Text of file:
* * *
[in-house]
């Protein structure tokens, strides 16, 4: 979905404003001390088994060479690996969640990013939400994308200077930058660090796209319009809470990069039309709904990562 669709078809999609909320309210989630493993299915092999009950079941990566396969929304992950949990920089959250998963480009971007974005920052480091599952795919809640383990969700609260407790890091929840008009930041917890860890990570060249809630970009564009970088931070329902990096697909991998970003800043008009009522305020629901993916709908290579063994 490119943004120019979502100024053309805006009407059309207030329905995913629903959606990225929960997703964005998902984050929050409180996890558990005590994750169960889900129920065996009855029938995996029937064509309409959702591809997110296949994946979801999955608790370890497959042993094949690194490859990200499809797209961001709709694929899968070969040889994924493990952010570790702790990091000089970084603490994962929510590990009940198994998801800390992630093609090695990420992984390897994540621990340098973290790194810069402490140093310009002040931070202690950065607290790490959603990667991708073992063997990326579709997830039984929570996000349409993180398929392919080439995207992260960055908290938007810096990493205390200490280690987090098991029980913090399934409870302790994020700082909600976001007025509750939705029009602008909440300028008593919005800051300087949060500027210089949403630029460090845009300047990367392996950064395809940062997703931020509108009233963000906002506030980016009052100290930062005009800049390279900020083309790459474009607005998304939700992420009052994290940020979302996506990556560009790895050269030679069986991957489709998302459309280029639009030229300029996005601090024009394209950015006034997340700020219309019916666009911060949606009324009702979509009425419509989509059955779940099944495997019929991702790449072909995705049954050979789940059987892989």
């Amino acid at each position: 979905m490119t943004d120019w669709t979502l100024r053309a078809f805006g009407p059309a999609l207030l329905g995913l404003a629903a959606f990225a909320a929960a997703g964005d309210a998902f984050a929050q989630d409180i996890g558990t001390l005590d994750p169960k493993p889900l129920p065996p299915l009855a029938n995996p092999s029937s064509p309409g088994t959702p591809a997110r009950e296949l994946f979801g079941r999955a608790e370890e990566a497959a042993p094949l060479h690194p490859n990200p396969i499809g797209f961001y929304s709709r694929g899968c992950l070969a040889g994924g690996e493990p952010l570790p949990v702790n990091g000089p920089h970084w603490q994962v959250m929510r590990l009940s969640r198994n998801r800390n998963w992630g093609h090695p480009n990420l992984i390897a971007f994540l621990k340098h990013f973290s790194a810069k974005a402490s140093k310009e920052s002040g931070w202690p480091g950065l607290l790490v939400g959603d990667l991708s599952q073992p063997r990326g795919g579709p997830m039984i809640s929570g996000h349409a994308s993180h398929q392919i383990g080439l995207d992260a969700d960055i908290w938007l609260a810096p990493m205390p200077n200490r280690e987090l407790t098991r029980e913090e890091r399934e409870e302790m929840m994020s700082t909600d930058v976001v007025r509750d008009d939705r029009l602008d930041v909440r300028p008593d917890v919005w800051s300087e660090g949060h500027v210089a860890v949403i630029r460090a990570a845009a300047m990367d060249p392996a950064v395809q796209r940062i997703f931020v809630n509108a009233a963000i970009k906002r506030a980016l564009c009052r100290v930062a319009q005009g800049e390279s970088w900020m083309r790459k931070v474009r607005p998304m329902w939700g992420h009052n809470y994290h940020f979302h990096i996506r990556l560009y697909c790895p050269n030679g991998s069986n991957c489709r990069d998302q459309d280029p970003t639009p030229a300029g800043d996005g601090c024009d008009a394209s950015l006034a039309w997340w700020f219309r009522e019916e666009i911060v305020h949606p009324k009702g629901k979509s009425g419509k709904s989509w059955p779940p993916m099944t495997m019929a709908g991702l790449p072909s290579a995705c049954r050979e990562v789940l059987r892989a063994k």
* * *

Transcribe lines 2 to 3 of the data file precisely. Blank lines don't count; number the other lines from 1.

């Protein structure tokens, strides 16, 4: 979905404003001390088994060479690996969640990013939400994308200077930058660090796209319009809470990069039309709904990562 669709078809999609909320309210989630493993299915092999009950079941990566396969929304992950949990920089959250998963480009971007974005920052480091599952795919809640383990969700609260407790890091929840008009930041917890860890990570060249809630970009564009970088931070329902990096697909991998970003800043008009009522305020629901993916709908290579063994 490119943004120019979502100024053309805006009407059309207030329905995913629903959606990225929960997703964005998902984050929050409180996890558990005590994750169960889900129920065996009855029938995996029937064509309409959702591809997110296949994946979801999955608790370890497959042993094949690194490859990200499809797209961001709709694929899968070969040889994924493990952010570790702790990091000089970084603490994962929510590990009940198994998801800390992630093609090695990420992984390897994540621990340098973290790194810069402490140093310009002040931070202690950065607290790490959603990667991708073992063997990326579709997830039984929570996000349409993180398929392919080439995207992260960055908290938007810096990493205390200490280690987090098991029980913090399934409870302790994020700082909600976001007025509750939705029009602008909440300028008593919005800051300087949060500027210089949403630029460090845009300047990367392996950064395809940062997703931020509108009233963000906002506030980016009052100290930062005009800049390279900020083309790459474009607005998304939700992420009052994290940020979302996506990556560009790895050269030679069986991957489709998302459309280029639009030229300029996005601090024009394209950015006034997340700020219309019916666009911060949606009324009702979509009425419509989509059955779940099944495997019929991702790449072909995705049954050979789940059987892989």
């Amino acid at each position: 979905m490119t943004d120019w669709t979502l100024r053309a078809f805006g009407p059309a999609l207030l329905g995913l404003a629903a959606f990225a909320a929960a997703g964005d309210a998902f984050a929050q989630d409180i996890g558990t001390l005590d994750p169960k493993p889900l129920p065996p299915l009855a029938n995996p092999s029937s064509p309409g088994t959702p591809a997110r009950e296949l994946f979801g079941r999955a608790e370890e990566a497959a042993p094949l060479h690194p490859n990200p396969i499809g797209f961001y929304s709709r694929g899968c992950l070969a040889g994924g690996e493990p952010l570790p949990v702790n990091g000089p920089h970084w603490q994962v959250m929510r590990l009940s969640r198994n998801r800390n998963w992630g093609h090695p480009n990420l992984i390897a971007f994540l621990k340098h990013f973290s790194a810069k974005a402490s140093k310009e920052s002040g931070w202690p480091g950065l607290l790490v939400g959603d990667l991708s599952q073992p063997r990326g795919g579709p997830m039984i809640s929570g996000h349409a994308s993180h398929q392919i383990g080439l995207d992260a969700d960055i908290w938007l609260a810096p990493m205390p200077n200490r280690e987090l407790t098991r029980e913090e890091r399934e409870e302790m929840m994020s700082t909600d930058v976001v007025r509750d008009d939705r029009l602008d930041v909440r300028p008593d917890v919005w800051s300087e660090g949060h500027v210089a860890v949403i630029r460090a990570a845009a300047m990367d060249p392996a950064v395809q796209r940062i997703f931020v809630n509108a009233a963000i970009k906002r506030a980016l564009c009052r100290v930062a319009q005009g800049e390279s970088w900020m083309r790459k931070v474009r607005p998304m329902w939700g992420h009052n809470y994290h940020f979302h990096i996506r990556l560009y697909c790895p050269n030679g991998s069986n991957c489709r990069d998302q459309d280029p970003t639009p030229a300029g800043d996005g601090c024009d008009a394209s950015l006034a039309w997340w700020f219309r009522e019916e666009i911060v305020h949606p009324k009702g629901k979509s009425g419509k709904s989509w059955p779940p993916m099944t495997m019929a709908g991702l790449p072909s290579a995705c049954r050979e990562v789940l059987r892989a063994k």